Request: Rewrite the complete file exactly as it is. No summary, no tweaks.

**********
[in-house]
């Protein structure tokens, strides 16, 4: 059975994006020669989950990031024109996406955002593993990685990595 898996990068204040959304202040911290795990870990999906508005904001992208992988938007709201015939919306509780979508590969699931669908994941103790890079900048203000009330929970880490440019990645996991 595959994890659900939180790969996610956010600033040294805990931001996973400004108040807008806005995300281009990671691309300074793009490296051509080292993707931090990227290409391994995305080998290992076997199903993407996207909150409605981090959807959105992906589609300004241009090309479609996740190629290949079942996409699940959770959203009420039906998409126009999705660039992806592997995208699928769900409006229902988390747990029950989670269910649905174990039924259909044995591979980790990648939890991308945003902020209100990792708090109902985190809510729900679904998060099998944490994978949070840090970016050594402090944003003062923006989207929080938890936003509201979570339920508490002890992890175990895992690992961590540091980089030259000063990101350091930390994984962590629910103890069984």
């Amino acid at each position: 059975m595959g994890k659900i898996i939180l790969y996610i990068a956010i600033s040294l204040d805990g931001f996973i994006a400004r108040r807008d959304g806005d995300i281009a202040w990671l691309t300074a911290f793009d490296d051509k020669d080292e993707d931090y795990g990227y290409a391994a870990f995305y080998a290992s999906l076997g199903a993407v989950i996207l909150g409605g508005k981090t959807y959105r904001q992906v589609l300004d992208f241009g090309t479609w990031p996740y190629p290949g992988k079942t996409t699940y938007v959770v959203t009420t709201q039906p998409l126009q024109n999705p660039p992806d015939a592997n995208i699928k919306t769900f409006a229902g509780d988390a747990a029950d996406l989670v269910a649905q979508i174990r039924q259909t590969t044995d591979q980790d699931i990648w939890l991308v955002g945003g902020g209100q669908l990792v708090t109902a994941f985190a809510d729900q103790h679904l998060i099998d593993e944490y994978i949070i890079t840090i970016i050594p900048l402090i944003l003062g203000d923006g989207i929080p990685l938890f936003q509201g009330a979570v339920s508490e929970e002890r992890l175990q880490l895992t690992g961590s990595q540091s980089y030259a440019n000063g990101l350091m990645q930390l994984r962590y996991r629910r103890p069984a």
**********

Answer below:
[in-house]
């Protein structure tokens, strides 16, 4: 059975994006020669989950990031024109996406955002593993990685990595 898996990068204040959304202040911290795990870990999906508005904001992208992988938007709201015939919306509780979508590969699931669908994941103790890079900048203000009330929970880490440019990645996991 595959994890659900939180790969996610956010600033040294805990931001996973400004108040807008806005995300281009990671691309300074793009490296051509080292993707931090990227290409391994995305080998290992076997199903993407996207909150409605981090959807959105992906589609300004241009090309479609996740190629290949079942996409699940959770959203009420039906998409126009999705660039992806592997995208699928769900409006229902988390747990029950989670269910649905174990039924259909044995591979980790990648939890991308945003902020209100990792708090109902985190809510729900679904998060099998944490994978949070840090970016050594402090944003003062923006989207929080938890936003509201979570339920508490002890992890175990895992690992961590540091980089030259000063990101350091930390994984962590629910103890069984």
């Amino acid at each position: 059975m595959g994890k659900i898996i939180l790969y996610i990068a956010i600033s040294l204040d805990g931001f996973i994006a400004r108040r807008d959304g806005d995300i281009a202040w990671l691309t300074a911290f793009d490296d051509k020669d080292e993707d931090y795990g990227y290409a391994a870990f995305y080998a290992s999906l076997g199903a993407v989950i996207l909150g409605g508005k981090t959807y959105r904001q992906v589609l300004d992208f241009g090309t479609w990031p996740y190629p290949g992988k079942t996409t699940y938007v959770v959203t009420t709201q039906p998409l126009q024109n999705p660039p992806d015939a592997n995208i699928k919306t769900f409006a229902g509780d988390a747990a029950d996406l989670v269910a649905q979508i174990r039924q259909t590969t044995d591979q980790d699931i990648w939890l991308v955002g945003g902020g209100q669908l990792v708090t109902a994941f985190a809510d729900q103790h679904l998060i099998d593993e944490y994978i949070i890079t840090i970016i050594p900048l402090i944003l003062g203000d923006g989207i929080p990685l938890f936003q509201g009330a979570v339920s508490e929970e002890r992890l175990q880490l895992t690992g961590s990595q540091s980089y030259a440019n000063g990101l350091m990645q930390l994984r962590y996991r629910r103890p069984a």